HTML templates and XML

There’s been some discussion recently about a new HTMl facility that provides reusable content: stuff that can appear in a Web page multiple times. It’s a facility similar to XInclude in some ways, except more limited in scope.

The template element is treated specially by the parser in a Web browser when it creates a DOM tree: it’s hidden and not part of the regular DOM. This means that normal DOM JavaScript methods won’t find the content if they traverse the tree, getElementsByID won’t find elements in templates, and so on.

Similarly, if you use XPath or XSLT in the browser, the template element’s contents will be invisible.

The question was asked, is this OK for XML?

The answer, of course, is yes, it’s perfectly fine. The application can construct a data model from XML in any way it likes. XPath and XSLT in the browser operate on the DOM tree, so if something isn’t in the DOm they won’t see it.

Outside of a Web browser, template is just a normal element and XML systems have no reason to treat it specially. This is actually what you need, so that you can search for templates on your Web server.

5 thoughts on “HTML templates and XML

  1. Could you please give an example? I cannot see why XSLT should not manage every element in the XML source when invoked with a processing-instruction.

    XSLT is indeed useful for changing potentially anything, such as, why not, adding/deleting/modifying templates?

    For me, it is more problematic for the resulting tree because the XSLT engines within browsers seem to directly construct the DOM tree (for debuggers, the execution time for the XSLT stylesheet is included in the HTML loading time!).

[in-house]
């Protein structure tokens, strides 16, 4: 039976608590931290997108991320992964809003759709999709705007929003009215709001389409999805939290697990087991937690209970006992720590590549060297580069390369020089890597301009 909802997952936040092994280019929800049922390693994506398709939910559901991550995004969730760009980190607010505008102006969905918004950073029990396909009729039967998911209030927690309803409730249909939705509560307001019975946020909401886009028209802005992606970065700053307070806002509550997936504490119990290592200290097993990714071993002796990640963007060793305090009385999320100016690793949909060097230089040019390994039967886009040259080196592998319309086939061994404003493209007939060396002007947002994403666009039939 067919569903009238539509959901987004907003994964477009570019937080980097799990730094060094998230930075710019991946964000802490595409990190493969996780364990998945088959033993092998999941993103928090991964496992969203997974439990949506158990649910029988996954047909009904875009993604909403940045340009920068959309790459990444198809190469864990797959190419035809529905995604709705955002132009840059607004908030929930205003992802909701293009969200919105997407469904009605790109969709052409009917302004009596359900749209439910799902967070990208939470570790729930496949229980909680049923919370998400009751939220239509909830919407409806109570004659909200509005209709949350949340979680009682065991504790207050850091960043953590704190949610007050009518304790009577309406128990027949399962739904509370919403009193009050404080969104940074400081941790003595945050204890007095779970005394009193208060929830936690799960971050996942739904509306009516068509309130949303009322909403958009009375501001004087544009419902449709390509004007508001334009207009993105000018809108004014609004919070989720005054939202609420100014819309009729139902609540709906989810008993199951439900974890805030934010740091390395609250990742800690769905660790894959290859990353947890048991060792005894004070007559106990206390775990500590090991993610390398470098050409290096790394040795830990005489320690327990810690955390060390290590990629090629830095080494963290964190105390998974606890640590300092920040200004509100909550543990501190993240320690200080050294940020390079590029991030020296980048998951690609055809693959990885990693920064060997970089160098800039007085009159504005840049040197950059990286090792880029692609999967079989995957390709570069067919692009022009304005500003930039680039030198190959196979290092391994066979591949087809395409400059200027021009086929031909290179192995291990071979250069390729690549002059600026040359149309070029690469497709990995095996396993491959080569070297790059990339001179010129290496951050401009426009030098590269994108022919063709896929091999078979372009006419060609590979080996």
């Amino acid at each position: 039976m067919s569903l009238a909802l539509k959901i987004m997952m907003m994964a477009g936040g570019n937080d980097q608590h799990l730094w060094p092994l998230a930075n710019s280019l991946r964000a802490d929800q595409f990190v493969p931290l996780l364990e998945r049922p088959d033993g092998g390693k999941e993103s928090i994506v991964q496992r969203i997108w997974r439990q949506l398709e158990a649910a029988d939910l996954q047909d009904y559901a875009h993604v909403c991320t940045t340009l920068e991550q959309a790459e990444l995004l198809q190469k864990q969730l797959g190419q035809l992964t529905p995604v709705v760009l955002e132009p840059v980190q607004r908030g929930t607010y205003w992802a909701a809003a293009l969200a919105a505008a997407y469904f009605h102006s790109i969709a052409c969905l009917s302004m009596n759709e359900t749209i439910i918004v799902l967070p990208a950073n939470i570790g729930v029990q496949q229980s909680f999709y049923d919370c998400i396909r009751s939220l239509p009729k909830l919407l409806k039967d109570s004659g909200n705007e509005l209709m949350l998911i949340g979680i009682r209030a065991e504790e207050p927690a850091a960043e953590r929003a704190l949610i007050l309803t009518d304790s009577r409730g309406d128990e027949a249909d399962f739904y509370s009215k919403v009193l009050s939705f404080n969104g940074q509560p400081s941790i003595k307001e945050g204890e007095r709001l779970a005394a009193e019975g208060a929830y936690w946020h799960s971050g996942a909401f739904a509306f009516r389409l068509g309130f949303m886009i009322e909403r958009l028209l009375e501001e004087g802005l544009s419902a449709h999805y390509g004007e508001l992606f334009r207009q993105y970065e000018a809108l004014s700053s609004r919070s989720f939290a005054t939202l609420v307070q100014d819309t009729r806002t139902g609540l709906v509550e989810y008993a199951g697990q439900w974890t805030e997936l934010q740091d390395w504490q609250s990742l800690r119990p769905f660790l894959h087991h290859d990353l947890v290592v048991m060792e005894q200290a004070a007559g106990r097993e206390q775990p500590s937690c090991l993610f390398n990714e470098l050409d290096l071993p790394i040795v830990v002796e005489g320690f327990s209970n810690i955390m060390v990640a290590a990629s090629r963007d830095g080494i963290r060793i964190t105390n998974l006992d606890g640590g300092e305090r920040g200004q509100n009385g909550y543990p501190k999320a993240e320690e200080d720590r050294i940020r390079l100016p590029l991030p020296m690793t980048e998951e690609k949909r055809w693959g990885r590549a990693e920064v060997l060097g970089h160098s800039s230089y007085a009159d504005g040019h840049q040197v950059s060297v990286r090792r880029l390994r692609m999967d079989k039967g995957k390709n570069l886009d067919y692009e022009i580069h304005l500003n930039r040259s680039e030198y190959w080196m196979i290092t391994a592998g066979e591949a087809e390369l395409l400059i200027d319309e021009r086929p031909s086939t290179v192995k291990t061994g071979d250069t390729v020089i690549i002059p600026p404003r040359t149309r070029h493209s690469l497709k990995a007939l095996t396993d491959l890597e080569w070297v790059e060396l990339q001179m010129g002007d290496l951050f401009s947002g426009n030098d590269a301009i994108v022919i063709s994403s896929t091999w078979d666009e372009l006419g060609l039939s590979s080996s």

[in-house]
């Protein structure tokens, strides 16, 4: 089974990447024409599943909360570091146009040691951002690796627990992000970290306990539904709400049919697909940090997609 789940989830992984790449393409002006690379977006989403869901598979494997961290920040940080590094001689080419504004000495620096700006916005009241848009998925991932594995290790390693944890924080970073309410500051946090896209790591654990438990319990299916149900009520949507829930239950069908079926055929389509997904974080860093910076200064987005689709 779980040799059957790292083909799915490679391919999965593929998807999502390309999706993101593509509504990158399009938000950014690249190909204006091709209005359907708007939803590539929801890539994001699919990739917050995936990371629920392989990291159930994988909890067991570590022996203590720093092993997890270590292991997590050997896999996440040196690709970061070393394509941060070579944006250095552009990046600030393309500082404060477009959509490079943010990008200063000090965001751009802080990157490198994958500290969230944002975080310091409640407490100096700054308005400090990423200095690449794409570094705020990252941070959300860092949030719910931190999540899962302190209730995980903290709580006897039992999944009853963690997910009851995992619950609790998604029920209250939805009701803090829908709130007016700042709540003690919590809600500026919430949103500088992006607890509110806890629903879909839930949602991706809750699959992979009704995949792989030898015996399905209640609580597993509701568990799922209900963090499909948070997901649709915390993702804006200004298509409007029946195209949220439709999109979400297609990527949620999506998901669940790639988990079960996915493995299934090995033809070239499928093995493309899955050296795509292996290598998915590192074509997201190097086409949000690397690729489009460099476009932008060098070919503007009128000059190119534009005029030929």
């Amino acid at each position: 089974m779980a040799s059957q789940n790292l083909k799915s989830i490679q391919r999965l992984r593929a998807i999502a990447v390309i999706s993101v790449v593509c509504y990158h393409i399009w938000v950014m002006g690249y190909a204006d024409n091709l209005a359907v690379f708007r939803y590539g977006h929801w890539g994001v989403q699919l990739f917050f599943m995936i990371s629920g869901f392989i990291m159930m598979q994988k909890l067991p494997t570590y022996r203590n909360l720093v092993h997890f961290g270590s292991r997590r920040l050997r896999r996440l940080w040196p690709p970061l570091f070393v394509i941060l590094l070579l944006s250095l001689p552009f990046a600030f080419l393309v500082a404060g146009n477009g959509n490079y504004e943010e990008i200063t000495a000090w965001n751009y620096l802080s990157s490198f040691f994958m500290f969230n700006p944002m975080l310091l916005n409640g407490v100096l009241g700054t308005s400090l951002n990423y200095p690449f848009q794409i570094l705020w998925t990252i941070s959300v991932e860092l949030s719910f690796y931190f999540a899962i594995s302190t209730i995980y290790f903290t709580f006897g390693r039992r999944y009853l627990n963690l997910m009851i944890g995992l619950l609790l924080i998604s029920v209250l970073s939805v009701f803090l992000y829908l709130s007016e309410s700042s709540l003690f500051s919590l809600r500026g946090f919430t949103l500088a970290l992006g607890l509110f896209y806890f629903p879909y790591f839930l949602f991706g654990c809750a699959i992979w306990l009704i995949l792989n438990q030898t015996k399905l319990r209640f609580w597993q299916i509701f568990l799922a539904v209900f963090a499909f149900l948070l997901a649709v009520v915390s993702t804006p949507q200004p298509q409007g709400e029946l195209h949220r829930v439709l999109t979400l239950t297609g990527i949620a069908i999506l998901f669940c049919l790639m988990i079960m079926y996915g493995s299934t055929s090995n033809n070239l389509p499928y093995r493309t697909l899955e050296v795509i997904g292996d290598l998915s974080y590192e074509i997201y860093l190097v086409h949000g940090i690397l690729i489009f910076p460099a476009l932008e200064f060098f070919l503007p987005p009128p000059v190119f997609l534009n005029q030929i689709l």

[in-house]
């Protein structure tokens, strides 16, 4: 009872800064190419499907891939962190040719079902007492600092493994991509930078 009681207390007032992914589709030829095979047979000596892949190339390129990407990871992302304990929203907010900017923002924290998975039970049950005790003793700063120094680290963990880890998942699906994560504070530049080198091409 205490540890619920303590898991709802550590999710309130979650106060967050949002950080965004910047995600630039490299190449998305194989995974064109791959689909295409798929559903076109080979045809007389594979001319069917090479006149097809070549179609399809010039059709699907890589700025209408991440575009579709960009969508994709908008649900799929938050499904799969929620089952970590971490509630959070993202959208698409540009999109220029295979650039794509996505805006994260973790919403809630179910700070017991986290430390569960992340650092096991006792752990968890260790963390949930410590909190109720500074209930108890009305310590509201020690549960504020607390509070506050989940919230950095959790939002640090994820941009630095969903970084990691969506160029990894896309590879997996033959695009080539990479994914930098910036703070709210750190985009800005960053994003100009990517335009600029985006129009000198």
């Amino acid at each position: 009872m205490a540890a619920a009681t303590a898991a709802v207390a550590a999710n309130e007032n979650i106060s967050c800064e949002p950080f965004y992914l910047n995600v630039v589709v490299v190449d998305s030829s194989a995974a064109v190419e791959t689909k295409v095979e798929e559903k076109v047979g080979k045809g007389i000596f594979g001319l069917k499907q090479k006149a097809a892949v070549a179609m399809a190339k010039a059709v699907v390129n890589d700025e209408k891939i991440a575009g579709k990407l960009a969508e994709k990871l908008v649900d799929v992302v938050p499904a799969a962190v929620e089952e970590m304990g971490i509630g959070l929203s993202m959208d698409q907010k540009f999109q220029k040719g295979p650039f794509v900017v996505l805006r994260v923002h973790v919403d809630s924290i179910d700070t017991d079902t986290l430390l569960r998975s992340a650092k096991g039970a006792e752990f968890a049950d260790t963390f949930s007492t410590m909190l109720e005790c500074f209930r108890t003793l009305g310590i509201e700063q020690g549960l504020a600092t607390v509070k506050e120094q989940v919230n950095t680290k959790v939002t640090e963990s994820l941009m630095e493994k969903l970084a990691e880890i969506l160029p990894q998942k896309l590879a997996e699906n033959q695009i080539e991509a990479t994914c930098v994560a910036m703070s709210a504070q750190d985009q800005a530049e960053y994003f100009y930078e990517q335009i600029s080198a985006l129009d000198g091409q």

1. Alain,

      Currently the XSLT engine in the Web browser does not get to see the XML source at all, but instead operates on the DOM directly; it also does not write out XML but instead returns DOM nodes. This is why, for example, disable-output-escaping is not available.

      If the template is not part of the DOM tree then XPath and XSLT can’t access it.

      I agree that this sounds inconvenient. An approach worth investigating might be to enable calling a JavaScript function from XSLT that returned an HTML template. I don’t think this part of the design is yet written in stone. The purpose of the blog entry was to say it’s not inherently breaking XML, XPath or XSLT.

      A similar issue is that you can’t access computed CSS properties or other parts of the DOM in a Web browser that are not part of the the document tree. There have been proposals to change this (e.g. see Mike Kay’s work at Saxonica on Saxon Client Edition) but today such proposals do not have the attention of Web browser programmers. But we can add access later without breaking anything.

      I do agree that it should be possible to create templates in the result of XSLT; I don’t know whether that has been addressed.

      Thanks for commenting!

  2. Peter, the template element is being introduced in HTML 5. Earlier versions of HTML did not have a template element.

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